The group offered a $10,000 reward for anyone who is able to serve the summons on Modi, even though as a head of state he enjoys immunity from lawsuits in American courts while in the U.S.

While some anti-Modi protesters are expected outside the venue, the audience inside will be sympathetic — and high-powered too. U.S. lawmakers, Indian celebrities and prominent Indian-American business people are due to attend.

Modi will speak from a rotating platform measuring 15 meters (yards) across. He will speak Hindi, but is expected to give some remarks in English, according to event organizer, the Indian-American Community Foundation.

The foundation says more than 400 partner organizations have helped to spread the word and distribute tickets for the event, with financial support by Indian American people and businesses. They are billing it as one of the largest receptions ever held for a foreign head of state in the U.S.

Although Modi remains a divisive figure, the event is a sign of his appeal not just at home but among the Indian diaspora as a leader who can tackle pervasive corruption and inefficiency, and revive the sluggish Indian economy.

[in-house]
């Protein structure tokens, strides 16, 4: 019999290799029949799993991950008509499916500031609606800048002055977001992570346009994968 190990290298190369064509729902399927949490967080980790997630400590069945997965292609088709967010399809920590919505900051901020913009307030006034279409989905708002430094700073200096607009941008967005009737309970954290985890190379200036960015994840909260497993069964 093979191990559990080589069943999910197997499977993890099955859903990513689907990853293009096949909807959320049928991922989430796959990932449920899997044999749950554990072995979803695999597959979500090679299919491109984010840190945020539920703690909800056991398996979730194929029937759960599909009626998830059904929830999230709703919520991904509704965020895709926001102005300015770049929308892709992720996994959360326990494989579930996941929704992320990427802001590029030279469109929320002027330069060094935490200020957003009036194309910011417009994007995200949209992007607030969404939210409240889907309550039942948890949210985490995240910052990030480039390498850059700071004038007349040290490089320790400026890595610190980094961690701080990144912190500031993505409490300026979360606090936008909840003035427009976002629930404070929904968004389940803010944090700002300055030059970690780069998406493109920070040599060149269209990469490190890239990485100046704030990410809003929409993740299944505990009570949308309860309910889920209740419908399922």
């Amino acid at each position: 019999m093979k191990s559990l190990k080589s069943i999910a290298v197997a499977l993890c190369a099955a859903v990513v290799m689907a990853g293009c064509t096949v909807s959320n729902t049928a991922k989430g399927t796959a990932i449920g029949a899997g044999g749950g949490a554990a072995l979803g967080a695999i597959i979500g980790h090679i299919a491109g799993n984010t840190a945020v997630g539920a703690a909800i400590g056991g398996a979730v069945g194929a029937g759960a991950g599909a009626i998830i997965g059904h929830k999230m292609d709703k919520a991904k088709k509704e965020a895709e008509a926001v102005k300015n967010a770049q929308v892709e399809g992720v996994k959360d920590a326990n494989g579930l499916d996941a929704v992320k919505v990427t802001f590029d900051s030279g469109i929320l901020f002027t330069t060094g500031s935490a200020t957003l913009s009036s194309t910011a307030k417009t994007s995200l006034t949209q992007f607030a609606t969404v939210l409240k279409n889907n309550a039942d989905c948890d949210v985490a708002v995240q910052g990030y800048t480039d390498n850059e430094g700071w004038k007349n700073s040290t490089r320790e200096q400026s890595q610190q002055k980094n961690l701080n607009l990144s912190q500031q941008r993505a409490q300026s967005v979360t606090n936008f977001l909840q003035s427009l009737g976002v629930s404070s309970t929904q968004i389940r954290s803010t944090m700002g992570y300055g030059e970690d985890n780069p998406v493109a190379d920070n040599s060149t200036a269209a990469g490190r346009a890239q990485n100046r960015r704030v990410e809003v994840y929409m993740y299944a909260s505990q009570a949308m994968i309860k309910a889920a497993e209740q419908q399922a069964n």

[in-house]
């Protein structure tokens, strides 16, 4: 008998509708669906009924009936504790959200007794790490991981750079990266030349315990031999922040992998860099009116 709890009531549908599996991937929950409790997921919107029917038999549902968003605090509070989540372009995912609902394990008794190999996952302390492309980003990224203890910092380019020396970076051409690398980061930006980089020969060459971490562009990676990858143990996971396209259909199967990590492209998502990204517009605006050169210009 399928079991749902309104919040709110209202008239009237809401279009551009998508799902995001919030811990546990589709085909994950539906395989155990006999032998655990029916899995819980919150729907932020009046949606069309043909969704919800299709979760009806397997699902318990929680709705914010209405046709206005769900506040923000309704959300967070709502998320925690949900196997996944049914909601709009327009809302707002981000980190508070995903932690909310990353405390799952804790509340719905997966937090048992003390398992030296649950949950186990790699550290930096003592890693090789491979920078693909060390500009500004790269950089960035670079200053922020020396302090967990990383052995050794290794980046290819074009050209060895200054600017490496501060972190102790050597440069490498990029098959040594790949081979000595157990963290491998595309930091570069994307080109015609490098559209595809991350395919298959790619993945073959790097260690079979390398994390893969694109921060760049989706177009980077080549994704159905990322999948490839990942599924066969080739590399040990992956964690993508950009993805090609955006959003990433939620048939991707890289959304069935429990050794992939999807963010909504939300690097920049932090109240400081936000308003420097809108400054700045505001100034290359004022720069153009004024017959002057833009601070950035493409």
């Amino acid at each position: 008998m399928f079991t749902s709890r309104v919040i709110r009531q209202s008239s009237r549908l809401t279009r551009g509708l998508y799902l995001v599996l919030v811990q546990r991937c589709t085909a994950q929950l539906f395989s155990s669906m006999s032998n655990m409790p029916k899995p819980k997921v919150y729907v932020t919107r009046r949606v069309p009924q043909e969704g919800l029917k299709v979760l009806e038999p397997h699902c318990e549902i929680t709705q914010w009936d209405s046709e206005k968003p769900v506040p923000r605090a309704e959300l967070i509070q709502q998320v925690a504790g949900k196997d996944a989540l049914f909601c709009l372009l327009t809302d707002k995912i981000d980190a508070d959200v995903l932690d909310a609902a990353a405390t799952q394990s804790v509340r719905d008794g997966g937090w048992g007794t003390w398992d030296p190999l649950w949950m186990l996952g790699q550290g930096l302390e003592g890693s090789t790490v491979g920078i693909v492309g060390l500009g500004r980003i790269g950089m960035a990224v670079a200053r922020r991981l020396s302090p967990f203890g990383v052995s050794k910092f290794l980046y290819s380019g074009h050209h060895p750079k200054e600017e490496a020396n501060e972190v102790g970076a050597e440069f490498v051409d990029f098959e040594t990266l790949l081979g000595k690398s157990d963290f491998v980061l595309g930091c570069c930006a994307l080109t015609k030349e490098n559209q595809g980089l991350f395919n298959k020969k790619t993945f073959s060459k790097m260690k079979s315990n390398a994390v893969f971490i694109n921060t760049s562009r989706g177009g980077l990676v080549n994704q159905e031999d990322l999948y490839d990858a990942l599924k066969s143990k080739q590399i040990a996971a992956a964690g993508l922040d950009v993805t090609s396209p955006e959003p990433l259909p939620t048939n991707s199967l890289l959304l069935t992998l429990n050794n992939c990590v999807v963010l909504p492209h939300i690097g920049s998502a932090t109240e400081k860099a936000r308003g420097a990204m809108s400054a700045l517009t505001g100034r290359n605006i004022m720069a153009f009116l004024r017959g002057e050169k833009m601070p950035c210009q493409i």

It also reflects the growing clout of the 2.8 million Indian-Americans, one of the wealthiest diaspora communities in the U.S. which can help Modi spur trade and foreign investment.


Pictures of the Week: Sept. 19 – Sept. 26

From Syrian Kurds fleeing ISIS and the People’s Climate March to synchronized aquatics at the Asian Games and Derek Jeter’s perfect send off, TIME presents the best pictures of the week.


TIME India

Floods Have Killed 73 in India’s Northeast

People use cycle rickshaws to commute through a flooded road after heavy rains in Guwahati
People use rickshaws to commute through a flooded road after heavy rains in the northeastern Indian city of Guwahati on Sept. 23, 2014 Utpal Baruah—Reuters